How Being Healthy Became Unhealthy

A Look Into Orthorexia

What []_[] Want | Helen Ortiz | February 24, 2016

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By: Helen Ortiz

It’s senior year and I’m getting wine drunk on my couch and eating cheese, per my (nightly? Yeah) ritual. Earlier today I read an article on “orthorexia” – an eating disorder that is not in the Diagnostic and Statistical Manual of Mental Disorders (DSM) or recognized by the American Psychiatric Association (APA) but that is totally legit – and I was reminded of how cheese and wine nights were so not my jam freshman year. So not my jam, in fact, that I lost 15 pounds my first semester away from home.

So, what the fuck happened?

Orthorexia is basically an “unhealthy obsession with healthy food”. When I first came to school in Miami I was overwhelmed as fuuuuuck. Not only was everyone beautiful, but everyone was weirdly in shape. This freaked me out on a visceral level. I was pretty cool when I first moved here, and pretty confident. However, a few months of living in this superficial climate shifted the foundation of my bad self and left me in a crumbling, cheese-less pile of unsalted quinoa.

After realizing that I had relocated to a land populated by a super-human race of gorgeous athletes, I started going to the gym and eating healthier to better myself. However, with most things I do, I took it to the next level. I started eating like a goddamn rabbit and working out like the hamster I had in fourth grade (God rest his soul). I didn’t really consider myself anorexic because I was still eating, but every day the list of things I would not eat grew and grew, like that blonde girl’s hair in that fucked-up fairytale.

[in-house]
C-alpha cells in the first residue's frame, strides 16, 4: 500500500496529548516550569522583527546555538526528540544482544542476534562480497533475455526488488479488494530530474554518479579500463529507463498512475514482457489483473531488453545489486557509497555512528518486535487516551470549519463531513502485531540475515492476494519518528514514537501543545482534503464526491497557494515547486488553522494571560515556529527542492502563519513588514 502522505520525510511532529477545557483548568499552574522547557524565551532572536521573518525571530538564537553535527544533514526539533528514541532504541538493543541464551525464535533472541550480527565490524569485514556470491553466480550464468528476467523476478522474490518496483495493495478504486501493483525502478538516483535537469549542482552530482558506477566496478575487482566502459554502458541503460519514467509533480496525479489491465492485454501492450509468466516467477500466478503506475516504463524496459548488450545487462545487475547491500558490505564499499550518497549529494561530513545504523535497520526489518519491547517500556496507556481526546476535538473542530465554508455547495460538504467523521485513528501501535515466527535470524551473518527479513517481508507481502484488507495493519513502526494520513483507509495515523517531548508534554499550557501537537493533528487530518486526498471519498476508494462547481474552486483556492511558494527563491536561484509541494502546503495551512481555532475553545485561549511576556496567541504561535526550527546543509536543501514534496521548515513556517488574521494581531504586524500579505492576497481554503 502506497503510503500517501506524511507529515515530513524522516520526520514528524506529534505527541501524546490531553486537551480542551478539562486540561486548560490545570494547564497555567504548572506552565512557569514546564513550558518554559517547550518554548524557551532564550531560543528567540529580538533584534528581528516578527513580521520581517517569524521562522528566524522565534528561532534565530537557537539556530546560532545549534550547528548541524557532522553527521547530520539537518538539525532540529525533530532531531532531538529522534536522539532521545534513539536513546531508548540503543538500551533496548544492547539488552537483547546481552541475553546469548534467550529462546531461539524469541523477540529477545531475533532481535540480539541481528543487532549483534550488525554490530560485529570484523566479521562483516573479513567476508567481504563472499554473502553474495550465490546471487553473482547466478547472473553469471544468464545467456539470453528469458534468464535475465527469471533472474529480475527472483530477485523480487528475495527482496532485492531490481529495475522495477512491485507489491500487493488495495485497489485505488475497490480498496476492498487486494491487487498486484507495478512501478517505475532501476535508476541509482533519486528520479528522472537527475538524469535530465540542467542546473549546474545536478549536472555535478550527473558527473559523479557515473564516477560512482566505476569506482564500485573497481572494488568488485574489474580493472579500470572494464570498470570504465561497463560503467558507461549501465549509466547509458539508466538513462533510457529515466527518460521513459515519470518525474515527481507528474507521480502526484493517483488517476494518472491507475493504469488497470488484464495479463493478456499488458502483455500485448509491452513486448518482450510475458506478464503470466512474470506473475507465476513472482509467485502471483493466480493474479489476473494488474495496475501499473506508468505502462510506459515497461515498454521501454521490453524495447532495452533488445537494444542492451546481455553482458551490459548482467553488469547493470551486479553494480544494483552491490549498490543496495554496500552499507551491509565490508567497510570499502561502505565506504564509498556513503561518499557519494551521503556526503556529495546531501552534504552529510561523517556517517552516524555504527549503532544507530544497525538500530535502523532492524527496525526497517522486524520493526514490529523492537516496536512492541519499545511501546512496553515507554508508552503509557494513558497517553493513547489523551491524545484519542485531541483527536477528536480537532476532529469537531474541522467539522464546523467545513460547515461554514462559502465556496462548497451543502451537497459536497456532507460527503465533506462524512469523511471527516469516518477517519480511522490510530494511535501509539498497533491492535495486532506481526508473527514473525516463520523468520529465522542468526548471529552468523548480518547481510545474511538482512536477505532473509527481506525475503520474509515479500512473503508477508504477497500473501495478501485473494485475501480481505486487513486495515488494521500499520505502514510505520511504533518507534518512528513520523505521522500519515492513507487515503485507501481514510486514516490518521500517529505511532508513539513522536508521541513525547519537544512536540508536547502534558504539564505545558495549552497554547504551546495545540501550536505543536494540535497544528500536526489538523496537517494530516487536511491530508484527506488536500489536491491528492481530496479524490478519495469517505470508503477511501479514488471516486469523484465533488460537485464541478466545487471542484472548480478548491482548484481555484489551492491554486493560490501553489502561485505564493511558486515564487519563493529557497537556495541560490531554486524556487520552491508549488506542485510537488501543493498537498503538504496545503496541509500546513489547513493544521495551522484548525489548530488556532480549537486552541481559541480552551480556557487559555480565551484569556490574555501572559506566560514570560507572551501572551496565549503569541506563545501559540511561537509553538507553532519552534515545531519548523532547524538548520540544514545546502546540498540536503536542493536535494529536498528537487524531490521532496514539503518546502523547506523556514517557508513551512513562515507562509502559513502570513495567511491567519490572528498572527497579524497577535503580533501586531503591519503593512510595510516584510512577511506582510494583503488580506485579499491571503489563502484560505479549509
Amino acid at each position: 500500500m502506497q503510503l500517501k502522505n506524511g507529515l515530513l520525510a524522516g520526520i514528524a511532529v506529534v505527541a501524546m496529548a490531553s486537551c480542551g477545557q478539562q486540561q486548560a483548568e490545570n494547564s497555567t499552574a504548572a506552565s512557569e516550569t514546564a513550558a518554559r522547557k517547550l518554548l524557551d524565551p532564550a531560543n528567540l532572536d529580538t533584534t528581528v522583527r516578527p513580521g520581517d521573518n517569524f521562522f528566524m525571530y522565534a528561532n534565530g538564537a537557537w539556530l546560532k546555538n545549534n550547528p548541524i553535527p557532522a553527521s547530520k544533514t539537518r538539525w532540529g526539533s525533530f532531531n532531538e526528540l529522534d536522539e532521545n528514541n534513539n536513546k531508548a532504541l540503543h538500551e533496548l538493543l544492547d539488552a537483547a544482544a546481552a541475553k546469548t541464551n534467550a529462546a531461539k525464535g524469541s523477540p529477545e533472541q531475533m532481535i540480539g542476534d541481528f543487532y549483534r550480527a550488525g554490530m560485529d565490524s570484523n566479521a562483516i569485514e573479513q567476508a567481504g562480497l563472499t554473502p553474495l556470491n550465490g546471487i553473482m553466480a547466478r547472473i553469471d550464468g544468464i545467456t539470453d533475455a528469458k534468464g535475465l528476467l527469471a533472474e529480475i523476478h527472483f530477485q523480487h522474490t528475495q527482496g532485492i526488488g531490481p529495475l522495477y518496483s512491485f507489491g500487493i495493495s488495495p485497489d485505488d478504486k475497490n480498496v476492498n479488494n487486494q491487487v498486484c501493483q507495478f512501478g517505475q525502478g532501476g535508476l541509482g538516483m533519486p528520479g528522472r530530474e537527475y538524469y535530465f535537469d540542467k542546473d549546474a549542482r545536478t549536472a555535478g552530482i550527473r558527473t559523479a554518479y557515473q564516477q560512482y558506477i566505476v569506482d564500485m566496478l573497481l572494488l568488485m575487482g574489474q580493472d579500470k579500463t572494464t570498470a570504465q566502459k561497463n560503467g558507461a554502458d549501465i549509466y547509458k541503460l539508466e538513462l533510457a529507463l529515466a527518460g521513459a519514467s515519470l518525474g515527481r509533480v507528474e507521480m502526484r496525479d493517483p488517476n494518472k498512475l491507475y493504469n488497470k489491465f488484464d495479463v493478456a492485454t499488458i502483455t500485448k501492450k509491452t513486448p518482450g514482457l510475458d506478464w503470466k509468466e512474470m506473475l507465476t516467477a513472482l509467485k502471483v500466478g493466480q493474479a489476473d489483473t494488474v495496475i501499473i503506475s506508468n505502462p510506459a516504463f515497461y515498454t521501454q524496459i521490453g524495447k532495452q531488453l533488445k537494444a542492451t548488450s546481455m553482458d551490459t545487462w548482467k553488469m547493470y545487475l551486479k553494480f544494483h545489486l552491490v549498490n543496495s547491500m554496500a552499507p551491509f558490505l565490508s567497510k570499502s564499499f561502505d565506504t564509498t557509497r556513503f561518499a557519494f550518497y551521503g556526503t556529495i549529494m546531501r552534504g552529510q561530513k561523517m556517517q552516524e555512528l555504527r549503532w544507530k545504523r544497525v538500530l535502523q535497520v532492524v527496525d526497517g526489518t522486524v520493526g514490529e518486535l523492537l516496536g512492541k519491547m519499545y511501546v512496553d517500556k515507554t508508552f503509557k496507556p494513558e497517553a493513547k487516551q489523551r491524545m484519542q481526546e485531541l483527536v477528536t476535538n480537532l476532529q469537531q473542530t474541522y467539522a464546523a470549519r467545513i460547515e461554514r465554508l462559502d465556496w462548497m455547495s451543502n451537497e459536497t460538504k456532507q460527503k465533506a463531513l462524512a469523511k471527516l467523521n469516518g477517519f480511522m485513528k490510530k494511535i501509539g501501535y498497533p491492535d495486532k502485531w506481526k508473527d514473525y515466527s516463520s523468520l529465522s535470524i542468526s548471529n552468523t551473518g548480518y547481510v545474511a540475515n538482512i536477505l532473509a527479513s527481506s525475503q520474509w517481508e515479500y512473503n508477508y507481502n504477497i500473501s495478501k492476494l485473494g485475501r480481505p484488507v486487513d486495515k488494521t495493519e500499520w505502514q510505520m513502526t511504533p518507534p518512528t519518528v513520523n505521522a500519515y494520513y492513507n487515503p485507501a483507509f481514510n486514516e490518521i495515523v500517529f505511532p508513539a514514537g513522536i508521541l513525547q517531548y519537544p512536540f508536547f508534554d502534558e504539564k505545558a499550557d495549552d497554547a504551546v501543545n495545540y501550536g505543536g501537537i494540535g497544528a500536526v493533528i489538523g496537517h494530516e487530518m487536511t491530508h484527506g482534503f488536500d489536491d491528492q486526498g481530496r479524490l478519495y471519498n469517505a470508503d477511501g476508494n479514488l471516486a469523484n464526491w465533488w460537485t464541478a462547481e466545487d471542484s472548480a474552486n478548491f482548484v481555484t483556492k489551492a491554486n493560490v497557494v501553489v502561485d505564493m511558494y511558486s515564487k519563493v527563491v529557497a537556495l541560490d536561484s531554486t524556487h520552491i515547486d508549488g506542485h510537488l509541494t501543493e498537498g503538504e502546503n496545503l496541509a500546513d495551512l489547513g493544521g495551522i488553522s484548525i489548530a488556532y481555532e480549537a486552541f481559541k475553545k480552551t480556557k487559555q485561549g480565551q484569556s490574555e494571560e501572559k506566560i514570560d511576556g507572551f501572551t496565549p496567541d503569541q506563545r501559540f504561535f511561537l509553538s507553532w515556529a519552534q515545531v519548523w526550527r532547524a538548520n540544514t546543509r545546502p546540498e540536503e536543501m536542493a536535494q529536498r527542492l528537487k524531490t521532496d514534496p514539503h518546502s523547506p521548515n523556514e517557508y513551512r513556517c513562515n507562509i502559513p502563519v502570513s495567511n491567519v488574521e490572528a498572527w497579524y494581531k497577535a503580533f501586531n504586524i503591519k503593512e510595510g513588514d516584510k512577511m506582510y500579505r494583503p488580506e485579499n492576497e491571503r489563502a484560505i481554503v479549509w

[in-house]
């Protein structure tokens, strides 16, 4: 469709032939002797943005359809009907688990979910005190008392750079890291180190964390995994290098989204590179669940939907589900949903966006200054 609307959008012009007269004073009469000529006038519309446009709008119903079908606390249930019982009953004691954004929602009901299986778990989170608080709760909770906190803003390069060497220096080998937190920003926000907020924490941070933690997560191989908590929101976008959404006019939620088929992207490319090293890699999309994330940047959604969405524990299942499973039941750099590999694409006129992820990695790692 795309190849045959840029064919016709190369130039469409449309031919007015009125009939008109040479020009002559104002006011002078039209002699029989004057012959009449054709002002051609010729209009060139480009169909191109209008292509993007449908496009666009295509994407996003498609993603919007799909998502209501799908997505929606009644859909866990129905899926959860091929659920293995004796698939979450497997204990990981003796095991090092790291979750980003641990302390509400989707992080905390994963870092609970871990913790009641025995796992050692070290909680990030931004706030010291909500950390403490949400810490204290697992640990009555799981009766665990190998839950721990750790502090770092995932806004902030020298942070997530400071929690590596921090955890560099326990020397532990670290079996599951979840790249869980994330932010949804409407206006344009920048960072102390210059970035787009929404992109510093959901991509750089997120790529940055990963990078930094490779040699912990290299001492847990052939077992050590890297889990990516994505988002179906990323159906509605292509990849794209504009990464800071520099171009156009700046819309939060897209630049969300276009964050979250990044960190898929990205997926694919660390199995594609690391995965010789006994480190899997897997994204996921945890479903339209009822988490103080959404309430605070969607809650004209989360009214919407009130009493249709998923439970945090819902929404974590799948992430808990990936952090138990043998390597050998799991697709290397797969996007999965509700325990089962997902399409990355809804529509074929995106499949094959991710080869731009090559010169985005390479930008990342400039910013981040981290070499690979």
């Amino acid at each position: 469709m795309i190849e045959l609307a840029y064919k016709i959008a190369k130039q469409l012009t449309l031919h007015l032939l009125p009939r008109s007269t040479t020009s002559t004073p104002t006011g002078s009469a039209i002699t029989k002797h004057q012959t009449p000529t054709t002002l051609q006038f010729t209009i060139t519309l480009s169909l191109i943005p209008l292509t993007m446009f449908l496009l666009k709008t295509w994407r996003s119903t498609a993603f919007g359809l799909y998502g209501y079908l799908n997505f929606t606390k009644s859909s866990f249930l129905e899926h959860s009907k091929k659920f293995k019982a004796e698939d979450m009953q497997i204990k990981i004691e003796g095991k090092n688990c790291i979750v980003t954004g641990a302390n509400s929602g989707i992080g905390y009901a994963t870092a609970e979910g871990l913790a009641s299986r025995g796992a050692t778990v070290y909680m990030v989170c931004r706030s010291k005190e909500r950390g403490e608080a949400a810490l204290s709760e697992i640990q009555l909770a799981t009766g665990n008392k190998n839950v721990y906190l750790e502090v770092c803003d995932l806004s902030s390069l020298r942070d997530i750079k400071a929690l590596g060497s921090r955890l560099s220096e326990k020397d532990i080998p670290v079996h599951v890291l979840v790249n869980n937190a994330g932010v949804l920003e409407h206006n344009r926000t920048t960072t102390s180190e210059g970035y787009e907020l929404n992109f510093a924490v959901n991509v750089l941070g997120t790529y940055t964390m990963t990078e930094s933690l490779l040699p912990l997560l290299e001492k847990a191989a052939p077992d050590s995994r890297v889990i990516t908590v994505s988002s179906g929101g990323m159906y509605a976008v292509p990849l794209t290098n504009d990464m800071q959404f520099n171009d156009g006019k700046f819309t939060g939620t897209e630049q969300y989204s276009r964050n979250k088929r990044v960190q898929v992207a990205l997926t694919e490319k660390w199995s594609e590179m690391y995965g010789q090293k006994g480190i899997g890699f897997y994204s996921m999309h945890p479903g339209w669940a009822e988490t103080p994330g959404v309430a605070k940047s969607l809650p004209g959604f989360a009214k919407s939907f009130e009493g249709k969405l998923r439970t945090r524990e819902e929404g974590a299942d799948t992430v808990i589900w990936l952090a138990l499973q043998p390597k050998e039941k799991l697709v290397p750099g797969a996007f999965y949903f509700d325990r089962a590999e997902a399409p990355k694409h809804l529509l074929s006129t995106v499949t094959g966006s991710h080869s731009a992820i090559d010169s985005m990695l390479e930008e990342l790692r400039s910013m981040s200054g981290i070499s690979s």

When I went home for winter break my sister called me out because I would only eat half a bagel, and she was like “Dude, you love carbs.” And I do, and that half bagel was my wakeup call. When I went back to school I started taking a hard look at my life and what I was putting into my body.

I remembered I once cried in the dining hall because I couldn’t figure out if yogurt was good for you or if yogurt had a lot of sugar in it (don’t make fun of me, I know a lot more about nutrition now, ok). I had to find ways to let go of my anxiety about food (but on a deeper level, life), and to convince myself that eating a piece of chocolate would not result in the immediate death of all my cells. The process was slow, and is still my beautiful dark twisted fantasy that I have to work hard at every day.

The importance of this is not that I was weird and bony freshman year. A huge part of the journey towards my self-acceptance was realizing that I was not alone. I see this shit happen all the time. Meal prepping, extreme veganism, no sugar diets, working out 7 days a week – all these things are common in Miami. And we accept them, but maybe we shouldn’t anymore.

Orthorexia is complex and tricky because eating healthy is definitely a good thing. However, there is a difference between leading a healthy lifestyle and leading a restrictive and controlled lifestyle.

I’m not saying go yell at your friends for not wanting to eat fast food, but just to be more mindful, aware, and caring. An issue like this is a complex one, and socialization is a difficult thing to deconstruct.

We can start by changing the language we use. Stop using weight as a compliment. Focus on achievements over looks, and apply these same rules to yourself. Balance is a difficult thing to achieve, but self-awareness is a good first step.

For more information on orthorexia:

http://www.orthorexia.com/

https://www.nationaleatingdisorders.org/orthorexia-nervosa

http://www.cnn.com/2012/01/05/health/eating-healthy-obsessive/